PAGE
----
The Cure - Faith
Faith is an album which straddles two separate incarnations of the Cure - a band which provided the acceptable (to the mainstream) face of post-punk on the one hand, to the dreary, suicidal Goths beloved of those with miserable lives. Faith is the moment at which the Cure had to take a decision as to which they would be. Subsequent albums suggested that they turned to the latter.
The cover of the album gives an indication of what lies within. A grey smudge which could be a landscape or a person (I believe it is based on a Porl Thompson photo of Bolton Abbey in the mist) creates the impression you get when you look out of a window on a rainy day. Inside, the album begins and ends with Robert Smith bemoaning his lack of faith (in the traditional sense of the word) while suggesting that it has been replaced with a belief, if not a faith in something else. The band had by now revered to a three person outfit with Smith undertaking the dual roles of guitar and keyboards, and this resulted in a change in the overall musical construction of the tracks. The rhythm section is stripped down a lot more and it often sounds as if the drums were recorded in the nave of some cavernous church, such is the resonant quality they possess. Yet the music foreshadows the gloomy synth driven material which would come to the fore on Pornography a year later. Yet whereas Pornography was a lush expression of self-doubt, misery and suicidal tendencies, Faith is very much the stripped down, no frills version.
And yet the album has almost upbeat moments. "Primary" was and remains one of the best ever Cure songs, and though its subject matter may be less than upbeat, the twin guitars cascading over a solid up-tempo foundation show that the Cure had lost none of their post-punk persona, they just seemed to want to bury it in something else. Similarly, "Doubt" follows pretty much the same pattern and it is not hard, when listening to the two tracks, to get the impression that they are so close musically as to be almost variations on a theme.
But it is the more depressing angle which dominates this album. "The Funeral Party" is pretty much what its title would cause you to think it would be. The same can be said for "The Drowning Man". In both cases, Smith has selected themes of commonplace misery and, like a suicidal Spinal Tapper, turned the misery dial on the amp up to eleven. The album's mid-point, "All Cats Are Grey", sees Smith almost dispense with lyrics altogether, amid a sea of almost ambient, droning synthesisers lasting over five minutes. If any track were to sum up the direction the Cure were about to take for the future, that is it.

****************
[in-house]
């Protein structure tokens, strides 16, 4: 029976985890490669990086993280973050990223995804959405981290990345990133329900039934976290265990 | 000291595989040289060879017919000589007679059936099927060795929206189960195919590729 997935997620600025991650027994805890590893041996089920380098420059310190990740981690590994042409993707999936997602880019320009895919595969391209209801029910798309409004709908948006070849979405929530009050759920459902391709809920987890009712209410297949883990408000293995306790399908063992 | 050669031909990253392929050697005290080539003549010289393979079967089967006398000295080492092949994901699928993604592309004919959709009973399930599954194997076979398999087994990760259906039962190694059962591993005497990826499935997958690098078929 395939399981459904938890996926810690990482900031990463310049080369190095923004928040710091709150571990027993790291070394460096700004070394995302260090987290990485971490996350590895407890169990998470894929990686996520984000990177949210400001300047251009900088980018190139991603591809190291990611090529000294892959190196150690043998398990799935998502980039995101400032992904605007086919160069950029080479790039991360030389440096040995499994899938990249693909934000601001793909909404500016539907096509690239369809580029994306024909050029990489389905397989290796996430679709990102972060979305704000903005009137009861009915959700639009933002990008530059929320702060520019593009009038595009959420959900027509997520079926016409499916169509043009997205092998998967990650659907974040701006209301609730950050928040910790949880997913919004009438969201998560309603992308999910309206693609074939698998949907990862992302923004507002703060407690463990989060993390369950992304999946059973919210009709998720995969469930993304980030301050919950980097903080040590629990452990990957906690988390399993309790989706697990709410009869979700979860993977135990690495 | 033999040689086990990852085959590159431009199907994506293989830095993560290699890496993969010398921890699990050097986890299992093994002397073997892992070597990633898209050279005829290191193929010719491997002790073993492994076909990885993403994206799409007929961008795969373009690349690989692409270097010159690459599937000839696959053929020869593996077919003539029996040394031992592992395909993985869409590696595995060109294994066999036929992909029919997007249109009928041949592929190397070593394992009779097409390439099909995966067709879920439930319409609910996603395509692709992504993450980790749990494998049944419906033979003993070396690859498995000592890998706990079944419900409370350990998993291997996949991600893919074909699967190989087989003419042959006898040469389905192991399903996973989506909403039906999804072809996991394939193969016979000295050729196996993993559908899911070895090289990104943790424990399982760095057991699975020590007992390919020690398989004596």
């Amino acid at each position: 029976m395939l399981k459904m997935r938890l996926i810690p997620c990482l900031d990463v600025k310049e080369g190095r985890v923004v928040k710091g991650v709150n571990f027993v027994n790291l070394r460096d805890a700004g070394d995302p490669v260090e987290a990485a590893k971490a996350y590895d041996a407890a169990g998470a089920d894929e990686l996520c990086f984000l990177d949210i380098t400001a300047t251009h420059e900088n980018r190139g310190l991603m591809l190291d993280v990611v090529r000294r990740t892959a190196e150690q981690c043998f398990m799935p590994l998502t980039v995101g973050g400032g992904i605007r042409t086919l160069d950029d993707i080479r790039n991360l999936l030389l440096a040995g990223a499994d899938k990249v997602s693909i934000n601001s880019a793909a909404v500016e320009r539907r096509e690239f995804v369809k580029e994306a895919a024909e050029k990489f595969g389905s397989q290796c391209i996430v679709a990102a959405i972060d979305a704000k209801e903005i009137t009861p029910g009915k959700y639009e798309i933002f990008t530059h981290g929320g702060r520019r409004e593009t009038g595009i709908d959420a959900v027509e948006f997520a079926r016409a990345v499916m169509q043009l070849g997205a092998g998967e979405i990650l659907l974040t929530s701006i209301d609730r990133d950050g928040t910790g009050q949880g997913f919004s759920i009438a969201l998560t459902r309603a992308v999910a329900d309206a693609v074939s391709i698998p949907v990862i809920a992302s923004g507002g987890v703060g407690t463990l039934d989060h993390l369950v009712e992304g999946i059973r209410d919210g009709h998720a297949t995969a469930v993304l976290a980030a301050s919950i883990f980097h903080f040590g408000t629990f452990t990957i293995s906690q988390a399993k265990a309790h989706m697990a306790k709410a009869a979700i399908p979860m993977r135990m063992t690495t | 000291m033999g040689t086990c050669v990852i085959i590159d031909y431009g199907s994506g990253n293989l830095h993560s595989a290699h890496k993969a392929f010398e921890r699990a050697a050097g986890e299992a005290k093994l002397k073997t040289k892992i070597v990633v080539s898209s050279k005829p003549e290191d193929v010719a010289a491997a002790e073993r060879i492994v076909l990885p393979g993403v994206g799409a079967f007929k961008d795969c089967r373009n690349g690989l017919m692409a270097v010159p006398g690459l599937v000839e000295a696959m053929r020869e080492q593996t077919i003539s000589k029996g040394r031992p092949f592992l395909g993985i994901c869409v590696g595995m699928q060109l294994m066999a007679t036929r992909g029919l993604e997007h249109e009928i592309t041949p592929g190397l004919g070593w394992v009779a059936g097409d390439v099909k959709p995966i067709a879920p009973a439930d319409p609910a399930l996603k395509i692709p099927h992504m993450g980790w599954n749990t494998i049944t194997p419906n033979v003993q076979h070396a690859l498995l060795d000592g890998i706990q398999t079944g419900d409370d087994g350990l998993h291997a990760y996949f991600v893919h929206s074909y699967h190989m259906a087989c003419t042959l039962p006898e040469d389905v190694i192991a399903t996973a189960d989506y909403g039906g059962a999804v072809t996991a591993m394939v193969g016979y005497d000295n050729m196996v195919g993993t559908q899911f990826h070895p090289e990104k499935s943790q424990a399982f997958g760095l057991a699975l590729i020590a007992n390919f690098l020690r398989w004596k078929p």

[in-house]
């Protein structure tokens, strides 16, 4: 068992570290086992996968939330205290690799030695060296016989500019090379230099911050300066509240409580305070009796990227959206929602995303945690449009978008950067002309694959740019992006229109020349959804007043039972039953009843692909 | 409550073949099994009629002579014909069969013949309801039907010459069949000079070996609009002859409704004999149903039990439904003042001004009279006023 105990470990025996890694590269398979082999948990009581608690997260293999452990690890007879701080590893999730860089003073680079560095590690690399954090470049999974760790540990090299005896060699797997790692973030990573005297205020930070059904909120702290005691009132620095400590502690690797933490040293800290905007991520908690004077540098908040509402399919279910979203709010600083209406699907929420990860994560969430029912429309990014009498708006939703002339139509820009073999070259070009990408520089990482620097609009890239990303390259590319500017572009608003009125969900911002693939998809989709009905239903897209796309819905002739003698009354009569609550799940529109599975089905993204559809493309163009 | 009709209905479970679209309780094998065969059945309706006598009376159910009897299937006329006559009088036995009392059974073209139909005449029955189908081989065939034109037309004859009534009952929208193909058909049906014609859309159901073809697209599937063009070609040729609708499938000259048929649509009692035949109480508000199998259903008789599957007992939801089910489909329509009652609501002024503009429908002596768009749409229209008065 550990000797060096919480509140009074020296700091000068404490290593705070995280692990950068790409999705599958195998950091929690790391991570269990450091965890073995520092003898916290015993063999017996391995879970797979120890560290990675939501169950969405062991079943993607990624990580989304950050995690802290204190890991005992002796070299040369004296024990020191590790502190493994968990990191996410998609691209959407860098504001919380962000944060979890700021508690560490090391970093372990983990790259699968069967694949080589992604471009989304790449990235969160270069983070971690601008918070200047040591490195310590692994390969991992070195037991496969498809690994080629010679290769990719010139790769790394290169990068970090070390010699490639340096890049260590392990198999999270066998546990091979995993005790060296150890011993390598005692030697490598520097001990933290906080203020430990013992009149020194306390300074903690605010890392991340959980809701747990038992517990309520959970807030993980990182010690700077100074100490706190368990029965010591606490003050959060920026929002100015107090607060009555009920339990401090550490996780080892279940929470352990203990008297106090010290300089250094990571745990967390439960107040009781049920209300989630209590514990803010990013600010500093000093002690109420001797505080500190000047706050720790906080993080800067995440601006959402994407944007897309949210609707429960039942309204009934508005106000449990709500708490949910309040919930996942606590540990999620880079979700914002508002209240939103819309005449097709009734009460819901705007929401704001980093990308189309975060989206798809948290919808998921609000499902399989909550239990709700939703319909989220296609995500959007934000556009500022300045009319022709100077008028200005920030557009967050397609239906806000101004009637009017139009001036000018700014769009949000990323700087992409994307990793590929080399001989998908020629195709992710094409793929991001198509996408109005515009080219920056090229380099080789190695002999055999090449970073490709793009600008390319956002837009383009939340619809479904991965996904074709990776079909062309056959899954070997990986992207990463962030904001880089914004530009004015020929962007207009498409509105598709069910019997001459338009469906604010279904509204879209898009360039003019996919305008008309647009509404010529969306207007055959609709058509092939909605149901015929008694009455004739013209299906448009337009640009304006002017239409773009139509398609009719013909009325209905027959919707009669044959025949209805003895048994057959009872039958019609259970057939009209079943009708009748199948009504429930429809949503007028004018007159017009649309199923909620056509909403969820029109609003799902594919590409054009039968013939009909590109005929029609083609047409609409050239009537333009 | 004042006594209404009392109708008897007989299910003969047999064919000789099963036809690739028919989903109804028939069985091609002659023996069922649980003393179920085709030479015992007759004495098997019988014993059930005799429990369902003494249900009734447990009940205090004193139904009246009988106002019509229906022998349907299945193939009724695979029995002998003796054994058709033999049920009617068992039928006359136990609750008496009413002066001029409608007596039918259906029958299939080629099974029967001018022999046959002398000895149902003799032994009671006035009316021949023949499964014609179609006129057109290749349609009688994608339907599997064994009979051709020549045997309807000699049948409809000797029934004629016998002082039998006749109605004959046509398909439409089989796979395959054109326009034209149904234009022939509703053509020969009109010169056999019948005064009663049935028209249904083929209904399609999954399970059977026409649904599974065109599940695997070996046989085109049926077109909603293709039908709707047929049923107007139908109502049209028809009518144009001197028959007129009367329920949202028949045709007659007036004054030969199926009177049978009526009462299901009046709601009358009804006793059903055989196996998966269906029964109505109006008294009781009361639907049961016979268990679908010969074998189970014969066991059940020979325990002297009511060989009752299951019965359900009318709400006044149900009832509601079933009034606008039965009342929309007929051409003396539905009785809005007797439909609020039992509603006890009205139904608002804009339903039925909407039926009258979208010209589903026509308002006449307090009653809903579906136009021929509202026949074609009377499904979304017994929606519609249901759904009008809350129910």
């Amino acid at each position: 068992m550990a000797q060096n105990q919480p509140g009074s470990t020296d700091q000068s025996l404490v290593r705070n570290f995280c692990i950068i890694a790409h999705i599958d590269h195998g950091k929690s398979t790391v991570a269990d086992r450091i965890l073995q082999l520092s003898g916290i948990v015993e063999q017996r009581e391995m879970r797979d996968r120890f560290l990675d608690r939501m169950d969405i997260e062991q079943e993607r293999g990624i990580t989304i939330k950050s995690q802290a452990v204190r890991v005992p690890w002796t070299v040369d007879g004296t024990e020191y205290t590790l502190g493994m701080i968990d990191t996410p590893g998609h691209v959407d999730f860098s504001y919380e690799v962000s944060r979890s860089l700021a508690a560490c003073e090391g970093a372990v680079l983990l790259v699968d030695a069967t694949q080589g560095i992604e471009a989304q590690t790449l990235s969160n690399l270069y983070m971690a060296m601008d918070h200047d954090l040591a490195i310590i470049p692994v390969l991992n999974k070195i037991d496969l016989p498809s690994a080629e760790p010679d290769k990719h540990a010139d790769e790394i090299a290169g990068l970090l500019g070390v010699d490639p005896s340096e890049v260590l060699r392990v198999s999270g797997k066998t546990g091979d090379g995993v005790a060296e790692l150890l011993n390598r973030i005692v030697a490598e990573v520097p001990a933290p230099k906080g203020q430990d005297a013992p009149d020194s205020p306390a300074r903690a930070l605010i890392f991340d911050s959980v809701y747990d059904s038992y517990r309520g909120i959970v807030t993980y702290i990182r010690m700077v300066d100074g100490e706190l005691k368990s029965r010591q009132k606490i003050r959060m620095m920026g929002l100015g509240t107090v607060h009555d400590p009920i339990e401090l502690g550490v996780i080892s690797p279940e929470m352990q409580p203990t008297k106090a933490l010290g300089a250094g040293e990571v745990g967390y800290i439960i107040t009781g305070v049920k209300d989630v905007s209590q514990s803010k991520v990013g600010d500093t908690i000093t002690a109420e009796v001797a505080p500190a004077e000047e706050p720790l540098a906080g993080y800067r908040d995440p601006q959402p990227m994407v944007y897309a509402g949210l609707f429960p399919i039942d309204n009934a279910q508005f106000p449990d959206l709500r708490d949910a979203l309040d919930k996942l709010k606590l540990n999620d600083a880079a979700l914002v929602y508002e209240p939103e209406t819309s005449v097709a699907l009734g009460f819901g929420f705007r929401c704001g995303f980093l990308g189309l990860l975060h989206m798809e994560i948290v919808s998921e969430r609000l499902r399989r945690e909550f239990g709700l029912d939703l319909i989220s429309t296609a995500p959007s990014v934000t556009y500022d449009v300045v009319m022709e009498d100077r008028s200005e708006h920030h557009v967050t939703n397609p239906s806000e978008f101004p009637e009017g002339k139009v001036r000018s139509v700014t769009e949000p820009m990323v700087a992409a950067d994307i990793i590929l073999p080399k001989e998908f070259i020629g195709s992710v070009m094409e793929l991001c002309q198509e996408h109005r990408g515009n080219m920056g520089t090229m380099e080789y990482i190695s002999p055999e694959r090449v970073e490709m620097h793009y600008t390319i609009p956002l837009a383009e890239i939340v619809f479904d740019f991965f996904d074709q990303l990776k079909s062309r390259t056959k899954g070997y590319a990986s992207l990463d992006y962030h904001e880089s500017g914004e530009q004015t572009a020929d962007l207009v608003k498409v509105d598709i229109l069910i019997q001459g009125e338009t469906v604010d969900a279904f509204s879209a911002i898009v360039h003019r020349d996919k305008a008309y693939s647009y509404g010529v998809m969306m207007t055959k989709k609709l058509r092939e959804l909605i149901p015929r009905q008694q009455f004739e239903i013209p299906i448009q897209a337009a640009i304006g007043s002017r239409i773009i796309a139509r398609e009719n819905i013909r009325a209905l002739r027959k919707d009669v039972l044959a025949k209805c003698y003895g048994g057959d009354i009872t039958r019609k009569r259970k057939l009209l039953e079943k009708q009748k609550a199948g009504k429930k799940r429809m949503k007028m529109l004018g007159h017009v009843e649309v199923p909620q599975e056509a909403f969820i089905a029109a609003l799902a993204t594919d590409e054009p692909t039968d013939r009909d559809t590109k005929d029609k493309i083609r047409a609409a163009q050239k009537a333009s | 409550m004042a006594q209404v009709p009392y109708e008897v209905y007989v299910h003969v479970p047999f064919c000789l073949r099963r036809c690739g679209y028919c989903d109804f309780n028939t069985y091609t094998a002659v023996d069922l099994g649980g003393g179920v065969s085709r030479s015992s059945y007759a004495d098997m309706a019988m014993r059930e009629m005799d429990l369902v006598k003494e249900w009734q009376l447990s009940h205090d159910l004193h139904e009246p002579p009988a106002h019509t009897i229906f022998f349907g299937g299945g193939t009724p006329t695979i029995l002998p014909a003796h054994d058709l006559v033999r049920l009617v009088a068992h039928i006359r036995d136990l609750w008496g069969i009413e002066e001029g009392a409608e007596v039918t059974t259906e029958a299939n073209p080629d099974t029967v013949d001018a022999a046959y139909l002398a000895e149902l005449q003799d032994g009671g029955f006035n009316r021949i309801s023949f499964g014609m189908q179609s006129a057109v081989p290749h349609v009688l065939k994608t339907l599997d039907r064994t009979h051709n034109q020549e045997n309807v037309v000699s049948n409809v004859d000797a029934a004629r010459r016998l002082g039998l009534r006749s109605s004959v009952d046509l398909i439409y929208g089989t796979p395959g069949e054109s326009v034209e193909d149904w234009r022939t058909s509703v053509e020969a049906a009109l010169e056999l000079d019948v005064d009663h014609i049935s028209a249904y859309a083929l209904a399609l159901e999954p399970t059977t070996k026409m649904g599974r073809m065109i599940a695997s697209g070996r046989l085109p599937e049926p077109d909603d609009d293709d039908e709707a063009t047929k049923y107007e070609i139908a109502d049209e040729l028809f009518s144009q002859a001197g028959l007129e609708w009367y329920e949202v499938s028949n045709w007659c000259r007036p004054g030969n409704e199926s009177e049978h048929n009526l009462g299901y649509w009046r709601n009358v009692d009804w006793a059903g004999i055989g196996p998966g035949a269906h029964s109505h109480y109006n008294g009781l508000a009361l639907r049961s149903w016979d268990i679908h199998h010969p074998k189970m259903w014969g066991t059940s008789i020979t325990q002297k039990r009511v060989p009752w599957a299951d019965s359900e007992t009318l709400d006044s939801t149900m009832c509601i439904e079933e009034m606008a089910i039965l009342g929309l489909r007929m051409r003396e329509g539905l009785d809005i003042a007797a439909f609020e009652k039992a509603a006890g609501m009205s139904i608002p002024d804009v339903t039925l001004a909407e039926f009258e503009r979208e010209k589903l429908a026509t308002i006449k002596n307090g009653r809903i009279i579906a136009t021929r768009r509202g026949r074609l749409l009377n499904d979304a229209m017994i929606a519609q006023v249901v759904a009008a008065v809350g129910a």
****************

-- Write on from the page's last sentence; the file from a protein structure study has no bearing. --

Like a lot of Cure albums, Faith is difficult to listen to at times. Apart from "Primary" and "Doubt" it is almost formless insofar as casual listening will blend all the tracks together into a shapeless mass of unhappiness and depression. It lacks instantly recognisable hooks or lyrical flashes which stick in your mind. Rather like wet charcoal it takes a lot of time to get going and when it does, it burns slowly with clouds of thick dense smoke. It does require what may be regarded as active listening to begin to appreciate the tracks as individual pieces. The trouble is, in so doing, it becomes a difficult album to listen to in another sense, a wrist-slittingly difficult album. Looking back across the decades, it has lost some of its original shine, but it still retains some of its attraction, even if the gloom and despondency has been done by so many other bands, and by the Cure themselves, better than on this album.
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